Genetic link shown between Indian subcontinent and Mesopotamia

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posted on Sep, 27 2013 @ 08:16 PM
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Genetic studies have shown connections between populations in western (modern) India/Pakistan and Mesopotamia.


Research was also carried out by another team (Sołtysiak et al 2013) examining fifty-nine dental non-metric traits on a sample of teeth from 350 human skeletons excavated at three sites in the lower middle Euphrates valley. This showed a stable population until after the Mongolian invasion which resulted in a large depopulation of northern Mesopotamia in the 13th century CE. The final major change occurred during the 17th century with Bedouin tribes arriving from the Arabian Peninsula.




New study


This may represent either that the individuals are descendants of migrants from much earlier times (Palaeolithic), spreading the clades of the macrohaplogroup M throughout Eurasia and founding regional Mesopotamian groups like that of Terqa, or they are from merchants moving along trade routes passing near or through the region



There are no traces in the modern Syrian population (of theses), which is explainable as the dental study showed, by later depopulation and recolonisation, but opens up the possibilities of further work to examine the routes of both populations and civilisations.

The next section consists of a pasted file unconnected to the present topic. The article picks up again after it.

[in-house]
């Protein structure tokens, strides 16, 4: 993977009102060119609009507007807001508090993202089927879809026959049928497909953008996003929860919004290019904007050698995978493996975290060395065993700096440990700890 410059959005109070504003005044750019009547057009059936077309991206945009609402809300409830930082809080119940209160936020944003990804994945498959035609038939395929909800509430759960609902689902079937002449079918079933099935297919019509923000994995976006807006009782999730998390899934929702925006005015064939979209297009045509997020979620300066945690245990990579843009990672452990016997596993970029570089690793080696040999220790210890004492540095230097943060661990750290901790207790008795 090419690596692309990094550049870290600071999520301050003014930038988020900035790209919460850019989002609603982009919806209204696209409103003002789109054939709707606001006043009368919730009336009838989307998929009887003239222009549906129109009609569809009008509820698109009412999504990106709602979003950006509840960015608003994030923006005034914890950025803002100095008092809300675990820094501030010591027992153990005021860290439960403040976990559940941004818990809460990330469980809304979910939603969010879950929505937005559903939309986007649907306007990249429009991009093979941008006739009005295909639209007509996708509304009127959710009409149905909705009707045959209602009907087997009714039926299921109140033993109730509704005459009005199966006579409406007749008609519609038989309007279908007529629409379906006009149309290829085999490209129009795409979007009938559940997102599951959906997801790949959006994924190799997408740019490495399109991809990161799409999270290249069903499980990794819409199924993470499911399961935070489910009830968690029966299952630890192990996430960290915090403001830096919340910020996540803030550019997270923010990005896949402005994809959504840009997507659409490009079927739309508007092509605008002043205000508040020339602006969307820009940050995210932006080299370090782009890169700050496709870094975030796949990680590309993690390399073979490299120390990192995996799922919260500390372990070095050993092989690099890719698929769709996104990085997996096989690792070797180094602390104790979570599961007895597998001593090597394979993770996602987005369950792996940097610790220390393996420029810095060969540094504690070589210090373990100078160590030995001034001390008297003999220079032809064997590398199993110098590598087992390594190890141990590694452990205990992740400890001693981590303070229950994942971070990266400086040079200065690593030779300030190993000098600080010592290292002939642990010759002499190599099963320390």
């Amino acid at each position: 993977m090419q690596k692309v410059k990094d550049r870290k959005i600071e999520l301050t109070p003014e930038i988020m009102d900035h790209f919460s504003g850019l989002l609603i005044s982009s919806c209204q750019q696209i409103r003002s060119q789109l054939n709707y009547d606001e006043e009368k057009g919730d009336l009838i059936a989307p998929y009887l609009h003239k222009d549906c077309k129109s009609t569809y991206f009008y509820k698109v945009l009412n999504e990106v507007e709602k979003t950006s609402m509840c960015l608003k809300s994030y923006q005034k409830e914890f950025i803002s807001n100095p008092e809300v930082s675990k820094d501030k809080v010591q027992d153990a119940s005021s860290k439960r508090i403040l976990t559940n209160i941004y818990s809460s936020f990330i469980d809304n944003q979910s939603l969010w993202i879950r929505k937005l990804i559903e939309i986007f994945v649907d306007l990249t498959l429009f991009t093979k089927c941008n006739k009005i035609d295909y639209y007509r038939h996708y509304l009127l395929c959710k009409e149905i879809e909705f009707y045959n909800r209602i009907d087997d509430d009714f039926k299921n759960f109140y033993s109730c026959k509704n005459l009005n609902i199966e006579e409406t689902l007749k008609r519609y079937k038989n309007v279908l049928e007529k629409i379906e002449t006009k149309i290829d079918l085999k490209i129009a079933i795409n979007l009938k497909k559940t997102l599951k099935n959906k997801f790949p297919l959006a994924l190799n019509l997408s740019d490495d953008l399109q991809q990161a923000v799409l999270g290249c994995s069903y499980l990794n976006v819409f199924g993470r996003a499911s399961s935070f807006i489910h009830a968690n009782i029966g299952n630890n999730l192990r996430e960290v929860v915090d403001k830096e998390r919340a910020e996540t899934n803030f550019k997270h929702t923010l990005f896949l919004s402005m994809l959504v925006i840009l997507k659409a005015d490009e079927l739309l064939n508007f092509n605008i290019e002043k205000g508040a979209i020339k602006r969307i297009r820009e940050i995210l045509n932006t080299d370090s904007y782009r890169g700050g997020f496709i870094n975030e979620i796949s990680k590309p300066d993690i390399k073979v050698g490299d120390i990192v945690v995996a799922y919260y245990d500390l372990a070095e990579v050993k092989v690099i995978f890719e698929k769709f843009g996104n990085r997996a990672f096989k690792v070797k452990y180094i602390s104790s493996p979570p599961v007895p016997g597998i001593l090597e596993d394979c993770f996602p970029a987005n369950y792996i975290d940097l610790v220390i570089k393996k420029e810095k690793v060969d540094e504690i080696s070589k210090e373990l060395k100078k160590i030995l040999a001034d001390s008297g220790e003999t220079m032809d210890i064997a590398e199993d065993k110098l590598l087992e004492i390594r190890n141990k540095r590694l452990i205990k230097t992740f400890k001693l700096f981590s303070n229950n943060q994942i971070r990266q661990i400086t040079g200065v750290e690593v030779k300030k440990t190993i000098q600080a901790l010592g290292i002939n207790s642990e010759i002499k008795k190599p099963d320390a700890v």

edit on 27/9/13 by Hanslune because: (no reason given)




posted on Sep, 27 2013 @ 10:10 PM
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Great thread, further proves we are all more closely related than we thought - regardless of religious beliefs or political ideologies.

I wonder if it stems from the Indus Valley Civilization

Trade map:


Source:
Penn State Link
edit on 27-9-2013 by MysteriousHusky because: (no reason given)



posted on Sep, 27 2013 @ 11:14 PM
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reply to post by Hanslune
 


Im not sure I understand all of this. I am wondering if these two different peoples just split at one time only to come back together at some later point. Who left who? Or is there some older udiscovered origin point hidden between them?



posted on Sep, 28 2013 @ 01:03 AM
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reply to post by Hanslune
 


Very interesting Hans ,